Terps QB confident he'll be eligible

January 27, 1995|By Paul McMullen | Paul McMullen,Sun Staff Writer

Repercussions from the quarterback controversy that engulfed Maryland last season are still being felt.

Scott Milanovich and Kevin Foley battled for the position last September. By the time Milanovich, the full-time starter in 1993, won the job back, both were ready to leave Maryland. Partly as a result of his flirtation with the NFL, Milanovich is on shaky academic ground, and Foley transferred to Boston University.

Even though he withdrew from all of his classes at the end of last semester and needs to pass 18 credits this semester and six more in the summer to be eligible to play as a senior, Milanovich said yesterday that he was confident he could handle that workload.

L "It's not as uphill as everyone makes out," Milanovich said.

Milanovich said the prospect that he would leave early for the NFL and the loss of his starting job affected his academic performance.

"It was a combination of that [the NFL] and having a tough season," Milanovich said. "After everything that happened, I didn't have the focus I needed."

Milanovich said that after the Terps' ninth game, against North Carolina State, he decided it would be his last season at Maryland, but later was advised against doing so.

"The more I looked at it and thought about it, I realized I should stick around. I feel I'm going to have the opportunity to improve my stock."

The NCAA requires that athletes register for 12 credits per semester to participate, and had Milanovich withdrawn from any individual courses, he would have dropped below that minimum. Past the drop date at Maryland, a student must withdraw from all of his courses if he wants to withdraw from even one.

"Every student has the right to withdraw from classes up until the last day of that class," said Dr. Javaune Adams-Gaston, the Maryland assistant athletic director who oversees academic advising. "But at that point, if you want to withdraw from one class, you have to withdraw from everything. Once you do that, it wouldn't have an effect on your full-time status.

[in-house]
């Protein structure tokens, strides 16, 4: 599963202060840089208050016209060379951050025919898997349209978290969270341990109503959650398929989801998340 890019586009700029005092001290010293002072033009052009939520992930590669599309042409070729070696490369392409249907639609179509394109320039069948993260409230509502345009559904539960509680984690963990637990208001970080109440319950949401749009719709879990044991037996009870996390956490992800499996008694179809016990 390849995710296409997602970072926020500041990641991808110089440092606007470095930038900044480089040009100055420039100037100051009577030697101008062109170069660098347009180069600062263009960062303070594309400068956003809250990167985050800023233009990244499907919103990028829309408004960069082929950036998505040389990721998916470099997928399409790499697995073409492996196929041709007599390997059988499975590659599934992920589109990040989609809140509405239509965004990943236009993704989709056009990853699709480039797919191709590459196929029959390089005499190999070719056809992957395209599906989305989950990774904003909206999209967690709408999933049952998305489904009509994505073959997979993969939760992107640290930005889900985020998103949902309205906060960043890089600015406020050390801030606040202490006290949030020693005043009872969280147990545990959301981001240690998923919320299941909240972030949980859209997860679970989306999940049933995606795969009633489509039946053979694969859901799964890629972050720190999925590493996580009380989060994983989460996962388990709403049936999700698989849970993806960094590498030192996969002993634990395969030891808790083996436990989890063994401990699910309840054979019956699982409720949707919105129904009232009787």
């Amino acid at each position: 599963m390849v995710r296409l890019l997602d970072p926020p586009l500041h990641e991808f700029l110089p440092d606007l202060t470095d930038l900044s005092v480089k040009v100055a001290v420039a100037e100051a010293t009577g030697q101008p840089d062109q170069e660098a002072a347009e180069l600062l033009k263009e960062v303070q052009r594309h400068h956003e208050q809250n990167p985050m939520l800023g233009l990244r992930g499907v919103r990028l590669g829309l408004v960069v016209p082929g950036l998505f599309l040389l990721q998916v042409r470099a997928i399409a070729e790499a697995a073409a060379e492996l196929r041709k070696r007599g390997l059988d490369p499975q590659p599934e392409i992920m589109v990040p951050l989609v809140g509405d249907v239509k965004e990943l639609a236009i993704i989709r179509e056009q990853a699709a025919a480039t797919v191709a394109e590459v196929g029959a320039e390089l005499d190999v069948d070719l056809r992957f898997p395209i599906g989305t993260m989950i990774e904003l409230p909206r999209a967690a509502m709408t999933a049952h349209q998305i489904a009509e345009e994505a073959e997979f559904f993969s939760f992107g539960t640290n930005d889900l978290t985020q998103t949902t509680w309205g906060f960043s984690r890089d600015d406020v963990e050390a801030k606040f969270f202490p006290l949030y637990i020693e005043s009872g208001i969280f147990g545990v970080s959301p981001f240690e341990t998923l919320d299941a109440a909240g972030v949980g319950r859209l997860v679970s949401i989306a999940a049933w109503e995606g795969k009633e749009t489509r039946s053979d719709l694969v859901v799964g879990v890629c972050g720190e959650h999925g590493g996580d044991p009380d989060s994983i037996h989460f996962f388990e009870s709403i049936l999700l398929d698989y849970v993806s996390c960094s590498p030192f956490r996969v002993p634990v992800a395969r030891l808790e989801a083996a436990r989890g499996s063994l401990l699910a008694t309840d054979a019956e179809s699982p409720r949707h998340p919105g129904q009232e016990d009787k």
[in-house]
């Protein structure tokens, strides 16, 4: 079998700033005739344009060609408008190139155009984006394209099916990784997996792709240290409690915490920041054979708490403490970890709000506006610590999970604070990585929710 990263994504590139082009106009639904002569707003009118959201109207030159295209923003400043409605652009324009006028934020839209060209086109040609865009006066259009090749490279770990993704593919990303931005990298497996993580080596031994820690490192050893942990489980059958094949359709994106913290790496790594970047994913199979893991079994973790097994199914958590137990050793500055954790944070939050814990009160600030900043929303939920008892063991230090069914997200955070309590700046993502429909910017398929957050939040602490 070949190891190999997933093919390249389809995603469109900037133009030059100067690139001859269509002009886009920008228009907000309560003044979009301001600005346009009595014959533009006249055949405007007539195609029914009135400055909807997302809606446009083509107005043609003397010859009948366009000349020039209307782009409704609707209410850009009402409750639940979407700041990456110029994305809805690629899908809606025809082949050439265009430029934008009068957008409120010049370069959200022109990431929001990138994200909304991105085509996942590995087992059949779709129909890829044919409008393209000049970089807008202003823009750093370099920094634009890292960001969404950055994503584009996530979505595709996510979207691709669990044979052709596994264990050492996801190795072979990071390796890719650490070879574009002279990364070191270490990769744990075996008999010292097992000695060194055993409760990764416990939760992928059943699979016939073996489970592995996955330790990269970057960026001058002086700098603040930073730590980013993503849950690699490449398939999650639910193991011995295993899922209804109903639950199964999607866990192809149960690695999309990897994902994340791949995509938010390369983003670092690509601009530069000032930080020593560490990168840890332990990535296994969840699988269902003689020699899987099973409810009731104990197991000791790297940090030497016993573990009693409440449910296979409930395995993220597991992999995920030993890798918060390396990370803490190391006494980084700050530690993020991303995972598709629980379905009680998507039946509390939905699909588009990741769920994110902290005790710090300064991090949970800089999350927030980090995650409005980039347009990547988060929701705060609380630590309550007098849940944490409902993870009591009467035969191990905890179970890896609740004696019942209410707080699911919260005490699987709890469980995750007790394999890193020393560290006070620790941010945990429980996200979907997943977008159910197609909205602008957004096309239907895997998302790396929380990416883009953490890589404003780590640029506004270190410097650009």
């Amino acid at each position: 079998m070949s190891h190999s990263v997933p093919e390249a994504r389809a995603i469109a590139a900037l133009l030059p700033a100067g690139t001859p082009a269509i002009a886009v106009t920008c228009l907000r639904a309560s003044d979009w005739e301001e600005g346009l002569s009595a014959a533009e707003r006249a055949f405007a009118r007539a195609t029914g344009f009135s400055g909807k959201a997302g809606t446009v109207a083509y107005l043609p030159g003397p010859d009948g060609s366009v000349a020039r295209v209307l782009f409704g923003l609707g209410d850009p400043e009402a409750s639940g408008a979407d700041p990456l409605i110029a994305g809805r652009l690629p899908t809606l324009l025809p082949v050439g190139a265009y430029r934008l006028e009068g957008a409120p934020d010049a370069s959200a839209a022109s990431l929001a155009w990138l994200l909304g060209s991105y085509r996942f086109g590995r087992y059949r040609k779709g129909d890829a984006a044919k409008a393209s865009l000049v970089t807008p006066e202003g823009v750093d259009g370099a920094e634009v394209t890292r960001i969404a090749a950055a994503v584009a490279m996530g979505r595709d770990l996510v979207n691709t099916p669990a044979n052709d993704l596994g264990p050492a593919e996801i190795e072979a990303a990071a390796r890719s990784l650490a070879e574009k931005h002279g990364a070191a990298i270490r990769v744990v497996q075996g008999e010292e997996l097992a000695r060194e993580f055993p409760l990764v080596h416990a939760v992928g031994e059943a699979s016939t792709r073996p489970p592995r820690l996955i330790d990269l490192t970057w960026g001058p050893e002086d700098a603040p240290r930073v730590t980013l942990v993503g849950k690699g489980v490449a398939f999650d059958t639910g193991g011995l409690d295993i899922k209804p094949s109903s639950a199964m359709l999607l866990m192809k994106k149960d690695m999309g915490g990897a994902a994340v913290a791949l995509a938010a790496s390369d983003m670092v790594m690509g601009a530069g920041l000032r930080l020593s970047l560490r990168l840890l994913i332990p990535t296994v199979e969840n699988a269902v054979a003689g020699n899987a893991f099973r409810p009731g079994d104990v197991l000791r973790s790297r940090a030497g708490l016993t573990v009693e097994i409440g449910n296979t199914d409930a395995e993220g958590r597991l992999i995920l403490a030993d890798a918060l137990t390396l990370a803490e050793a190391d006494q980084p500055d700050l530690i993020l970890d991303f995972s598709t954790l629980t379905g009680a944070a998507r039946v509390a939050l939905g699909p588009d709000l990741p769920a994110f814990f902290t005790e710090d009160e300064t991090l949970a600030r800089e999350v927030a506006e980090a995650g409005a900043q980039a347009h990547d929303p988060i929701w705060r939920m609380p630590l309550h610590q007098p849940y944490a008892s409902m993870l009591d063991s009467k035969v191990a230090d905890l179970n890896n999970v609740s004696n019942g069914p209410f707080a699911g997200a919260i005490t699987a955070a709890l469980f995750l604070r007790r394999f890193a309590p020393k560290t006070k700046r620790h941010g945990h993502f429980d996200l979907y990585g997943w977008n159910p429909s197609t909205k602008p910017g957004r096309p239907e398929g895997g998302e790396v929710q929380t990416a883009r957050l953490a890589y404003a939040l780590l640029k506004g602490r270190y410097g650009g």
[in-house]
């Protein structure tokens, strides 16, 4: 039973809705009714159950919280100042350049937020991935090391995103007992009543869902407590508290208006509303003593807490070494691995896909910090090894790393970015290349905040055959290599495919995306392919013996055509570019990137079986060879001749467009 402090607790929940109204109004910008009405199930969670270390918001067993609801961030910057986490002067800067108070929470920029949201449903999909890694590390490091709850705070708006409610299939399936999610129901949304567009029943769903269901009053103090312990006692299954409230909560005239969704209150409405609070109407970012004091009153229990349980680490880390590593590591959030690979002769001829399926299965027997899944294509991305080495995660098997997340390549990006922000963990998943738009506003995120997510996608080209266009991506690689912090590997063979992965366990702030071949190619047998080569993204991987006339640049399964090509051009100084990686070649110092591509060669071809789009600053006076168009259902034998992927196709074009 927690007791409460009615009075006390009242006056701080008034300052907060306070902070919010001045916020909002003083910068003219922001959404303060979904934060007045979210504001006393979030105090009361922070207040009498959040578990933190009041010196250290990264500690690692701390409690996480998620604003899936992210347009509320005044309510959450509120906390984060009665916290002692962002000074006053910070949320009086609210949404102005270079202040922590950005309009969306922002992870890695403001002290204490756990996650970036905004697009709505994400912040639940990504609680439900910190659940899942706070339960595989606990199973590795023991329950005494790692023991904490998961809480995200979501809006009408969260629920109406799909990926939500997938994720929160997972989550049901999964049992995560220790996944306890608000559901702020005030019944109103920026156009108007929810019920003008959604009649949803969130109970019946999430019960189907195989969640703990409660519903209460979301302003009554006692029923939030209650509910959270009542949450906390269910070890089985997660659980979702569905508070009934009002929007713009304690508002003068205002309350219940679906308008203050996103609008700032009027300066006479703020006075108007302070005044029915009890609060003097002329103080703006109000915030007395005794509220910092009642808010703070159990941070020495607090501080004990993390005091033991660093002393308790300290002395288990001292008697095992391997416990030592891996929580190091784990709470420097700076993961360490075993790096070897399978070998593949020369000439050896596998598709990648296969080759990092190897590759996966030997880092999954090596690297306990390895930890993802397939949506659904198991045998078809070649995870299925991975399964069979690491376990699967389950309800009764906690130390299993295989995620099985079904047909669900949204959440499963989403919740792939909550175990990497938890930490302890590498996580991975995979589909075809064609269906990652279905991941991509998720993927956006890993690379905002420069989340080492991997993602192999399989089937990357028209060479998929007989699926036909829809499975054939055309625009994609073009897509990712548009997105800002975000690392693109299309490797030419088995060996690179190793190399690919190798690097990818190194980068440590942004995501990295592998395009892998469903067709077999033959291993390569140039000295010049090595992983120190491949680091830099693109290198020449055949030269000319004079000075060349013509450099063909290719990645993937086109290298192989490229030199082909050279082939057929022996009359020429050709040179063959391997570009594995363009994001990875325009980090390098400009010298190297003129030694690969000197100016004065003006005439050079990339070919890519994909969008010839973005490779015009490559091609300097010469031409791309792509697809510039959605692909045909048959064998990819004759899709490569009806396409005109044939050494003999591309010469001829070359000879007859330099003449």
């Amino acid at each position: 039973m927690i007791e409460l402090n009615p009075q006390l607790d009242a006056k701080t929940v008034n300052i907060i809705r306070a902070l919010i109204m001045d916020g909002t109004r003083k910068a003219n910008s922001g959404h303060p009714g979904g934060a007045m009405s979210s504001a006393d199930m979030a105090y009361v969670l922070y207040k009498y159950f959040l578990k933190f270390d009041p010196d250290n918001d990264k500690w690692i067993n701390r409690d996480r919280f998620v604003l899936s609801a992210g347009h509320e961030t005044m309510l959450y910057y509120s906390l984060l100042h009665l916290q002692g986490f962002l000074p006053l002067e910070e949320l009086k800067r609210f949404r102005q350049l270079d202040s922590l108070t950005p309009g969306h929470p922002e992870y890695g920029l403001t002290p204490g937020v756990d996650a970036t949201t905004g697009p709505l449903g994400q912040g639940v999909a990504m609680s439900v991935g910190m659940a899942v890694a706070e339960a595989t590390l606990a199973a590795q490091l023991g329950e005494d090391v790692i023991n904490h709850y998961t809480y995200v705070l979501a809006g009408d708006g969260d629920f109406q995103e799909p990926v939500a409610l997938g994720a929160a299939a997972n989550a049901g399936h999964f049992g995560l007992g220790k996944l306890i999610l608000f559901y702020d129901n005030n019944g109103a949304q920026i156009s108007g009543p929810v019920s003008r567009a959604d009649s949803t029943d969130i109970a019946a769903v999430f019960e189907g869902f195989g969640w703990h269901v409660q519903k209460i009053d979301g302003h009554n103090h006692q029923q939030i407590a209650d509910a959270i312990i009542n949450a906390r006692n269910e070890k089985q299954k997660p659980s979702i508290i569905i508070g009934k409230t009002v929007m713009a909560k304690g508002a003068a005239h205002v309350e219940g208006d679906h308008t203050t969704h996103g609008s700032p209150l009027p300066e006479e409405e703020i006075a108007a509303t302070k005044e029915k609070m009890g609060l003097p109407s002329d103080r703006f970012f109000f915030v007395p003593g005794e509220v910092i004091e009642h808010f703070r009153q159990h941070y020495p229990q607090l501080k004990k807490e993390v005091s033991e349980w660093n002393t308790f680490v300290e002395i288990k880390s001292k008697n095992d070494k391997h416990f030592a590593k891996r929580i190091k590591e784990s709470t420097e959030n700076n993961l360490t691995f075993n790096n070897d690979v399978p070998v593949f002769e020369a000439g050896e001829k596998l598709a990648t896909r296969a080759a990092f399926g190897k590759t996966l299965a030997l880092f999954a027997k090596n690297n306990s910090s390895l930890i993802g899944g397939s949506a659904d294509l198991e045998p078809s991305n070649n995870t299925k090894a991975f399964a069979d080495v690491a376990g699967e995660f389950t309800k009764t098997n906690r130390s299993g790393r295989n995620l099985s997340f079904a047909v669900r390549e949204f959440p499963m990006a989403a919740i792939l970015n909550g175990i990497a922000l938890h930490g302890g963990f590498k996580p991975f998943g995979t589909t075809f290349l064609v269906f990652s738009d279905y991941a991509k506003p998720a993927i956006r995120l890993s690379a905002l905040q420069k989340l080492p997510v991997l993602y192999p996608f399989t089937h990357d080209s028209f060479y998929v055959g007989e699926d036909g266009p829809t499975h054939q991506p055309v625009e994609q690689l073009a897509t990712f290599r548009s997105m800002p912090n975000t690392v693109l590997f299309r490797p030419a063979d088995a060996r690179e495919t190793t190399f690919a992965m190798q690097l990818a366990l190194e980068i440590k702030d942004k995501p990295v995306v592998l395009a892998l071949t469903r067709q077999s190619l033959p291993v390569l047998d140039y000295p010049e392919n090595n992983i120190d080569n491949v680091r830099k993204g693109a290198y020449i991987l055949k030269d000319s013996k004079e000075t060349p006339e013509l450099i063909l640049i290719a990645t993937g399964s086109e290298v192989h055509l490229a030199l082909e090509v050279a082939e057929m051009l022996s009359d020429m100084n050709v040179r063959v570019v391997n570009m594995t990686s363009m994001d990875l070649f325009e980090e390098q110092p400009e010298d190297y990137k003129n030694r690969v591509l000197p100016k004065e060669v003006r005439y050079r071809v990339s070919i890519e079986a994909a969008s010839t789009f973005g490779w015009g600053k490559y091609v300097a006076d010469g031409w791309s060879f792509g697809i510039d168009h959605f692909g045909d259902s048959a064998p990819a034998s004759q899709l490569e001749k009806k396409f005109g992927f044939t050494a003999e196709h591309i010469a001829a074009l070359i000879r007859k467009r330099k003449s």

Adams-Gaston said that the NCAA requires student-athletes entering their fourth year of college to be making satisfactory progress and have a 1.9 grade-point average, but that Maryland requires its fourth-year athletes, like Milanovich, to have a 2.0 GPA.

"The issue of satisfactory progress is weighed at the beginning of each school year," Adams-Gaston said. "Everything you've earned in the previous year determines your status for the coming year. It's our policy not to comment on the academic status of our students, but I can tell you he [Milanovich] is in good standing."

Foley, meanwhile, said he was aware of Milanovich's academic situation when he transferred to Boston University.

"If I thought there was a good chance he [Milanovich] wouldn't be able to play next season, I might have stuck around," Foley said from Boston. "I talked to Scott last night [Wednesday]. He'll be fine. When his back's up against the wall, he'll produce."

Foley said his decision to leave Maryland was made in midseason, after Milanovich was named to start against North Carolina.

"I felt I took the job from him [Milanovich]," Foley said. "I went from starting to not playing at all. That was the day I made the decision to leave, if Scott was coming back."

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